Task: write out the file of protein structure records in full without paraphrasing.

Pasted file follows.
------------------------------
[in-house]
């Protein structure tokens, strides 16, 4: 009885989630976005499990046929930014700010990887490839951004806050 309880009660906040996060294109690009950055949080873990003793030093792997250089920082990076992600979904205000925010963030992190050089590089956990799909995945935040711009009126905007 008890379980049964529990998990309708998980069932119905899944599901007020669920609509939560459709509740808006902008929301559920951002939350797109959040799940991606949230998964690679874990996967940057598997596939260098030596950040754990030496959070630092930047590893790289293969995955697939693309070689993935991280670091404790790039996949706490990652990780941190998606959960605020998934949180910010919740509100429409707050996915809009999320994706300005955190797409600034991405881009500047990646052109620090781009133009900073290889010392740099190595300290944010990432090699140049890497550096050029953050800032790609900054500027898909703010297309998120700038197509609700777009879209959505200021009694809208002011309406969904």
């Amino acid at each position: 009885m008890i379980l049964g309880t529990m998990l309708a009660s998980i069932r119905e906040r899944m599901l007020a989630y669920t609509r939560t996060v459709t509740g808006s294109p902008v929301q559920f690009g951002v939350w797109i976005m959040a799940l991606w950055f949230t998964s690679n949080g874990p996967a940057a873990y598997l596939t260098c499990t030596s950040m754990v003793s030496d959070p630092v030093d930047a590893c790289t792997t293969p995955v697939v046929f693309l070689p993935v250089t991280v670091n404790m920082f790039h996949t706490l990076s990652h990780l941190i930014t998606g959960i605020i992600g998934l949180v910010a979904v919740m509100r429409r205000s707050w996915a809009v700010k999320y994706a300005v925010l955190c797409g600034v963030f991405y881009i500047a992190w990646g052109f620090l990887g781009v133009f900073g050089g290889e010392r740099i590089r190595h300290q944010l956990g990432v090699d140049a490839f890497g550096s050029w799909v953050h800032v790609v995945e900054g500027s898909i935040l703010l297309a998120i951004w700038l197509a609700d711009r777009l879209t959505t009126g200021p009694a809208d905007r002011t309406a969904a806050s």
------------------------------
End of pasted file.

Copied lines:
[in-house]
């Protein structure tokens, strides 16, 4: 009885989630976005499990046929930014700010990887490839951004806050 309880009660906040996060294109690009950055949080873990003793030093792997250089920082990076992600979904205000925010963030992190050089590089956990799909995945935040711009009126905007 008890379980049964529990998990309708998980069932119905899944599901007020669920609509939560459709509740808006902008929301559920951002939350797109959040799940991606949230998964690679874990996967940057598997596939260098030596950040754990030496959070630092930047590893790289293969995955697939693309070689993935991280670091404790790039996949706490990652990780941190998606959960605020998934949180910010919740509100429409707050996915809009999320994706300005955190797409600034991405881009500047990646052109620090781009133009900073290889010392740099190595300290944010990432090699140049890497550096050029953050800032790609900054500027898909703010297309998120700038197509609700777009879209959505200021009694809208002011309406969904």
């Amino acid at each position: 009885m008890i379980l049964g309880t529990m998990l309708a009660s998980i069932r119905e906040r899944m599901l007020a989630y669920t609509r939560t996060v459709t509740g808006s294109p902008v929301q559920f690009g951002v939350w797109i976005m959040a799940l991606w950055f949230t998964s690679n949080g874990p996967a940057a873990y598997l596939t260098c499990t030596s950040m754990v003793s030496d959070p630092v030093d930047a590893c790289t792997t293969p995955v697939v046929f693309l070689p993935v250089t991280v670091n404790m920082f790039h996949t706490l990076s990652h990780l941190i930014t998606g959960i605020i992600g998934l949180v910010a979904v919740m509100r429409r205000s707050w996915a809009v700010k999320y994706a300005v925010l955190c797409g600034v963030f991405y881009i500047a992190w990646g052109f620090l990887g781009v133009f900073g050089g290889e010392r740099i590089r190595h300290q944010l956990g990432v090699d140049a490839f890497g550096s050029w799909v953050h800032v790609v995945e900054g500027s898909i935040l703010l297309a998120i951004w700038l197509a609700d711009r777009l879209t959505t009126g200021p009694a809208d905007r002011t309406a969904a806050s």